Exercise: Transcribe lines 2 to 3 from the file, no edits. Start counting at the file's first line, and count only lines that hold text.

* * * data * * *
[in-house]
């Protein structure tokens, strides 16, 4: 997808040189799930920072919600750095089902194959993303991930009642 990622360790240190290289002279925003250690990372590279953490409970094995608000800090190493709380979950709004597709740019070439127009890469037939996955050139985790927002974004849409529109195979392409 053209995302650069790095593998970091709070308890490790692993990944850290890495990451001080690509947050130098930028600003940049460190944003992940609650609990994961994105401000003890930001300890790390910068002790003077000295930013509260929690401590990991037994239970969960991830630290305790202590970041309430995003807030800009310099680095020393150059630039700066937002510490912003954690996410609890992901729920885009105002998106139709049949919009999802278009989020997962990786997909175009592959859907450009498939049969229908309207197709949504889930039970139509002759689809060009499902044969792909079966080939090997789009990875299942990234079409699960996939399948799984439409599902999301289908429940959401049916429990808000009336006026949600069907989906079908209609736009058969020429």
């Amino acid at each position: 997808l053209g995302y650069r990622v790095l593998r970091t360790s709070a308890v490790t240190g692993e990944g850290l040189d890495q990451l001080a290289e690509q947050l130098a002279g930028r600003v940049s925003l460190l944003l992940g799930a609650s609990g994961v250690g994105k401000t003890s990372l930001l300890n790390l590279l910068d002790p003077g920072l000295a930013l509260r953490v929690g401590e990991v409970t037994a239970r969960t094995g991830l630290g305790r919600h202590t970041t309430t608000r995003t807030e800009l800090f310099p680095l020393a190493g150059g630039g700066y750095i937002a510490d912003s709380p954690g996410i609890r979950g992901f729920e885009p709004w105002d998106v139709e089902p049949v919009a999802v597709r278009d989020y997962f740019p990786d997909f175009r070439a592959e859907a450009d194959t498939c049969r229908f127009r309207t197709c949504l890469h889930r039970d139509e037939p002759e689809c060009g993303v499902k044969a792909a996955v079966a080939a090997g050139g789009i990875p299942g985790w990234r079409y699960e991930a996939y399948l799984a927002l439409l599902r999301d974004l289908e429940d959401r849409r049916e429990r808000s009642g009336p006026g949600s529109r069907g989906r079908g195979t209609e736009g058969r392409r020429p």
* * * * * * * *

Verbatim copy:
């Protein structure tokens, strides 16, 4: 997808040189799930920072919600750095089902194959993303991930009642 990622360790240190290289002279925003250690990372590279953490409970094995608000800090190493709380979950709004597709740019070439127009890469037939996955050139985790927002974004849409529109195979392409 053209995302650069790095593998970091709070308890490790692993990944850290890495990451001080690509947050130098930028600003940049460190944003992940609650609990994961994105401000003890930001300890790390910068002790003077000295930013509260929690401590990991037994239970969960991830630290305790202590970041309430995003807030800009310099680095020393150059630039700066937002510490912003954690996410609890992901729920885009105002998106139709049949919009999802278009989020997962990786997909175009592959859907450009498939049969229908309207197709949504889930039970139509002759689809060009499902044969792909079966080939090997789009990875299942990234079409699960996939399948799984439409599902999301289908429940959401049916429990808000009336006026949600069907989906079908209609736009058969020429």
């Amino acid at each position: 997808l053209g995302y650069r990622v790095l593998r970091t360790s709070a308890v490790t240190g692993e990944g850290l040189d890495q990451l001080a290289e690509q947050l130098a002279g930028r600003v940049s925003l460190l944003l992940g799930a609650s609990g994961v250690g994105k401000t003890s990372l930001l300890n790390l590279l910068d002790p003077g920072l000295a930013l509260r953490v929690g401590e990991v409970t037994a239970r969960t094995g991830l630290g305790r919600h202590t970041t309430t608000r995003t807030e800009l800090f310099p680095l020393a190493g150059g630039g700066y750095i937002a510490d912003s709380p954690g996410i609890r979950g992901f729920e885009p709004w105002d998106v139709e089902p049949v919009a999802v597709r278009d989020y997962f740019p990786d997909f175009r070439a592959e859907a450009d194959t498939c049969r229908f127009r309207t197709c949504l890469h889930r039970d139509e037939p002759e689809c060009g993303v499902k044969a792909a996955v079966a080939a090997g050139g789009i990875p299942g985790w990234r079409y699960e991930a996939y399948l799984a927002l439409l599902r999301d974004l289908e429940d959401r849409r049916e429990r808000s009642g009336p006026g949600s529109r069907g989906r079908g195979t209609e736009g058969r392409r020429p």